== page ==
The wording of section 19 of the Act, “The Secretary of State shall issue a code of practice specifying factors to be considered…”, rather than “specifying THE factors to be considered” suggests that the Home Office should also take into account other relevant factors that emerge.
It could be argued that this interpretation places a duty on the Home Office to consider all relevant factors and determine whether it is appropriate to issue a penalty at all, rather than take into account only the narrow considerations contained in the Home Office guidelines.
The expense, time and energy required to object and appeal a decision can seem excessive, but if a business receives a civil penalty UK immigration notice, there are significant consequences and many reasons to appeal a civil penalty for immigration.
How to challenge the UKVI civil penalty
If you are issued with a UKVI civil penalty notice for illegal working, you have 28 days to pay the fine or to appeal to the Home Office. So it’s important to act quickly, decisively and effectively.
With the stakes so high, having a strategy in place will help you follow the civil penalty appeals process correctly and put the strongest case forward for your organisation. You should also be prepared for a Home Office visit as part of the appeal.
Your first recourse is to write to the Secretary of State to lodge your objection(s). This must be within 28 days of the penalty being issued.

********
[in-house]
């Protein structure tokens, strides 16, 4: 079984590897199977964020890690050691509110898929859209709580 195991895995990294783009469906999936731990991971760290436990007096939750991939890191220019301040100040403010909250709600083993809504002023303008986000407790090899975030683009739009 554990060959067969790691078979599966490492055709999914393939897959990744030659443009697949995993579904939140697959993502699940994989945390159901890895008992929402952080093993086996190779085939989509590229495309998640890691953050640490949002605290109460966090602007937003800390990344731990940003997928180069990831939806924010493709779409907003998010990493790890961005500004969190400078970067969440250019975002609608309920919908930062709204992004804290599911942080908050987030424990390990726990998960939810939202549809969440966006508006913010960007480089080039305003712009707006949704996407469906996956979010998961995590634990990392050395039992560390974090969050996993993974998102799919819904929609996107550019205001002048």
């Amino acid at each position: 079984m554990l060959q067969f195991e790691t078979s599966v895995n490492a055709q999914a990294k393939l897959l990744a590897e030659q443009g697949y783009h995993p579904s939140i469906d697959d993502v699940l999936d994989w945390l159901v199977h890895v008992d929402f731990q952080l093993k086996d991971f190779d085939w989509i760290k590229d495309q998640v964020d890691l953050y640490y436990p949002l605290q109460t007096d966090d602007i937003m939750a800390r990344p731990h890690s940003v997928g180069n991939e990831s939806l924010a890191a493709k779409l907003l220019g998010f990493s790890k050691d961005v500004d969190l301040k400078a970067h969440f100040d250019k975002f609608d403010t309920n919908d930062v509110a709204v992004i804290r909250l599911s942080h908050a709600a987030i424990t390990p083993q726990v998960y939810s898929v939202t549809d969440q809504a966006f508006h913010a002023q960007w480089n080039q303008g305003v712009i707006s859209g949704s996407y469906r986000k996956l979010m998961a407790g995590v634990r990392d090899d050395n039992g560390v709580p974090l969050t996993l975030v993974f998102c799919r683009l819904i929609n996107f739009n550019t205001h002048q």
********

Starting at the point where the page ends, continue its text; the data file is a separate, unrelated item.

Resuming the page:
There are three types of objection:
- You are not liable to pay the penalty, for example because you are not the employer of the workers in question.
- You have a statutory excuse under Section 15 of the Immigration, Asylum and Nationality Act 2006. This applies if you can prove that you carried out relevant document checks of the relevant workers’ documentation before they commenced employment, that you took reasonable steps to ensure the validity of documents and as such that you were unaware of their illegal status. You would therefore not be in breach and not liable to pay the penalty.
- The level of the penalty is too high, for example, if you meet specified mitigating criteria such as being cooperative with the Home Office investigation or having some reasonable measures in place for compliance.